Regional Reviews: Washington, D.C.
Ace, the new musical receiving its East Coast premiere at Signature Theatre in Arlington, Virginia, is obviously still a work in progress: the song list is in a state of flux, and apparently the title character used to have a lot more to do than he does now. Still, the piece has a lot of promise as well as some structural difficulties. (Start by changing the title to "In These Skies," after the song that serves as an anthem for the show.)
The musical by Robert Taylor and Richard Oberacker (book and lyrics), with music by Oberacker, uses the literal act of flight as a metaphor for discovery and creativity. In early 1950s St. Louis, as costumed by Robert Perdziola in a palette of gray, black, and white, 10-year-old Danny Lucas (Dalton Harrod) is the sullen, defensive child of Elizabeth (Jill Paice), an emotionally fragile single mother. When circumstances force Danny to move into a foster home, his mother sends him gifts to help him discover the family history she had never shared with him.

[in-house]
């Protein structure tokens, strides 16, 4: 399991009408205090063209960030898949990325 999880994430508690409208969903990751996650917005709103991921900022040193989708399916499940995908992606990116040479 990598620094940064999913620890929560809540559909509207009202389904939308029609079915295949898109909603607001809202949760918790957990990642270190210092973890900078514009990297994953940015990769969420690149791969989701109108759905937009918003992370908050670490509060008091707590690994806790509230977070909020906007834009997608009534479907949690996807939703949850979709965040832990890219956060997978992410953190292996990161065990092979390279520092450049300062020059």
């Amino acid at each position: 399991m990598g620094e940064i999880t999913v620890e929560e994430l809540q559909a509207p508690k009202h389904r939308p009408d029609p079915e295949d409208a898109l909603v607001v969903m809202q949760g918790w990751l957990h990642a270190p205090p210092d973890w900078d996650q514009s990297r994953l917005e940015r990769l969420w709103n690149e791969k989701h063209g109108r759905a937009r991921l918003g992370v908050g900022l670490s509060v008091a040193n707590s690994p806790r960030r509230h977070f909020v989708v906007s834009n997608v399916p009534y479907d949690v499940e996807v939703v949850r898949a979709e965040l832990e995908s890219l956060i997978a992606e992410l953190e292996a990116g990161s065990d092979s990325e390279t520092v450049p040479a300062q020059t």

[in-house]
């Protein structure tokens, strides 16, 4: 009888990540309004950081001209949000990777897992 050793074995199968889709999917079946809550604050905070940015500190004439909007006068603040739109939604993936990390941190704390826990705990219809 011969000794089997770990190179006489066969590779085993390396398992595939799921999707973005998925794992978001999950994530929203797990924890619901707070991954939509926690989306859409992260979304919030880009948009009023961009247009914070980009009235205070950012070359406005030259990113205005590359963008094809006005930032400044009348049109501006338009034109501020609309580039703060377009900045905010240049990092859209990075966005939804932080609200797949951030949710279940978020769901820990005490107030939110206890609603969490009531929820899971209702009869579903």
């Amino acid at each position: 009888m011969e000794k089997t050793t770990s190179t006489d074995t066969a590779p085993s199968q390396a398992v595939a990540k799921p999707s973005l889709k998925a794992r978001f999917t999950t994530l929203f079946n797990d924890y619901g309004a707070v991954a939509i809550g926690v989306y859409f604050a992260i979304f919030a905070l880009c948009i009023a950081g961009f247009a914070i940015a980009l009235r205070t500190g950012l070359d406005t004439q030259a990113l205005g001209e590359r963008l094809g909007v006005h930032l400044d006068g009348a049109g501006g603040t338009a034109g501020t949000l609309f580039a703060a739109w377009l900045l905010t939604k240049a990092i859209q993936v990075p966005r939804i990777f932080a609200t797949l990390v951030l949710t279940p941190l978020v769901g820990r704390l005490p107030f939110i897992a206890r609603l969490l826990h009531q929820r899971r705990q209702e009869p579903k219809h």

The strictly linear, schematic structure of Ace is a handicap. Each of Elizabeth's packages and instructionsseek out this person, read this letter, find out what is special about this model airplaneis, quite literally, part of a "by the numbers" approach to storytelling. Although the scenes do come to life onstage, they do so with more telling and less showing than one might wish for in a musical. Director Eric Schaeffer is hemmed in here by the material.
Harrod is the emotional center of the production, and he gives a performance with poise and charm beyond his years. Paice eventually gets a chance to show more sides of her character than the distraught woman of the early scenes, and Jim Stanek radiates conviction as the hero of one of Elizabeth's stories. Angelina Kelly is fun as an outcast girl who befriends Danny, and Emily Skinner gives a warm-hearted performance as Danny's foster mother, trying her best to master parenthood with little practice, but they are still peripheral characters and their songs have little to do with the main plot.
Walt Spangler's scenic design uses abstract, free-standing metallic structures to continue the aviation theme, although they do give an austere, rigid look to the domestic scenes. Michael Clark's projections provide a more literal view of flight.